Kehlani connects with Syd for the third time on “Get Me Started.” (They previously worked together on “Out Loud” from Syd’s latest album, Broken Hearts Club, and “Birthday” from Disclosure’s Energy album.) On “Get Me Started,” which features background vocals from Ravyn Lenae, the two try to make sense of a dwindling relationship and whether it’s worth saving or not. While Kehlani prefers to “choose peace over stress,” Syd sings from the perspective of a partner who isn’t ready to call it quits.
“Wish I Never” is a kiss-off to an ex (“I’m so over this / I wish I never”) with some personal accountability sprinkled in (“Never meant what I said to you”). The upbeat production samples Slick Rick’s 1989 hit “Children’s Story.” Sidebar: Kehlani’s “How We Do Us” from their debut mixtape Cloud 19 contains elements of Montell Jordan’s party-starter “This Is How We Do It,” which also samples “Children’s Story.”
Speaking of party starters, the two-step banger “Any Given Sunday,” featuring Blxst, will get any brunch crowd moving with mimosas in hand. Co-written by Phabo, the flirtatious groove shows off Kehlani’s confident side. “Call me daddy, in front of all your bitches in the lobby,” they sing.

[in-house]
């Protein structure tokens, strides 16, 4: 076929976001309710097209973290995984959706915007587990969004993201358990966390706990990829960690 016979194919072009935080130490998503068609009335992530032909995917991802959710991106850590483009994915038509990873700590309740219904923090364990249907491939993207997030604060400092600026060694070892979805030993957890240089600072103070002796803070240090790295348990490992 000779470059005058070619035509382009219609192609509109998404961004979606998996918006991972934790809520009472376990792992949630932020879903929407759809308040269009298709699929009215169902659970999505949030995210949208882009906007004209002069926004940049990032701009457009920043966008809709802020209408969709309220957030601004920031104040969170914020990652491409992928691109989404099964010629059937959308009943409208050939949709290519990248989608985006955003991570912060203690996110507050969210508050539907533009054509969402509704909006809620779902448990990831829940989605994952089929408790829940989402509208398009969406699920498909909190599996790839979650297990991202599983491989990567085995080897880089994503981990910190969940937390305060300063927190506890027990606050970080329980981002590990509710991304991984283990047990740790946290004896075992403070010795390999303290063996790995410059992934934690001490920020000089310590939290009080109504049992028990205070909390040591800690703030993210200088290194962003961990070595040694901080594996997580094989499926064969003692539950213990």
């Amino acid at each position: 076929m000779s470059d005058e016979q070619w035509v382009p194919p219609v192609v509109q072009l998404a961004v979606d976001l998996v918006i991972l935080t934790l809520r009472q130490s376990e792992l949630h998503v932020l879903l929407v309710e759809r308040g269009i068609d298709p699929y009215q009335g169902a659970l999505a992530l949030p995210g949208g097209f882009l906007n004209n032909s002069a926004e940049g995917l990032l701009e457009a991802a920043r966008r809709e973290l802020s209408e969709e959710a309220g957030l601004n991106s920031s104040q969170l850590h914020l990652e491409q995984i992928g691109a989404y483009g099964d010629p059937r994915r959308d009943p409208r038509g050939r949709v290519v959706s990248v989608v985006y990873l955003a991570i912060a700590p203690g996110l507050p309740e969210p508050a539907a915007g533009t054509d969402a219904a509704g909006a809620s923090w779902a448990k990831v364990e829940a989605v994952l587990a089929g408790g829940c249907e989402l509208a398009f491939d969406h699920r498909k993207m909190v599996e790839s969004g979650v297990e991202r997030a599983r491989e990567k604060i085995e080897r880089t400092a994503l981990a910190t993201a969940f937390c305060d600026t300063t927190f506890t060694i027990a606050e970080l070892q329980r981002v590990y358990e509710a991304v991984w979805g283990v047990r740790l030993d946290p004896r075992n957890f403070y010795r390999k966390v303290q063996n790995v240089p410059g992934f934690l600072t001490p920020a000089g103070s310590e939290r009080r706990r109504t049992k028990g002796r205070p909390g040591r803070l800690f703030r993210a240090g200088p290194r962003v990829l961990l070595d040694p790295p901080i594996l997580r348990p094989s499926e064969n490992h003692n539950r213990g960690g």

Kehlani concludes the album with “Wondering/Wandering,” featuring Thundercat and Ambré, where they candidly share lessons learned from their self-discovery journey thus far. “I had to learn to trust and fall / Receive it all, surrender,” Kehlani sings. In the end, we hear a cute exchange between Kehlani and their daughter Adeya as they observe “blue water” and “boats” in the distance.
Overall, Blue Water Road makes for a listening experience that will move the body, declutter the mind and uplift the spirit. Kehlani’s sparkling energy shines throughout the album like sun glitter, and the track sequence flows like a gentle breeze. It’ll leave you wondering where Kehlani will venture on the next album.
Score: 7.8 out of 10
Standout Tracks: “Get Me Started,” “Everything” and “Any Given Sunday”
Stream Blue Water Road by Kehlani below.
Release Date: April 29, 2022
Label: TSNMI/Atlantic Records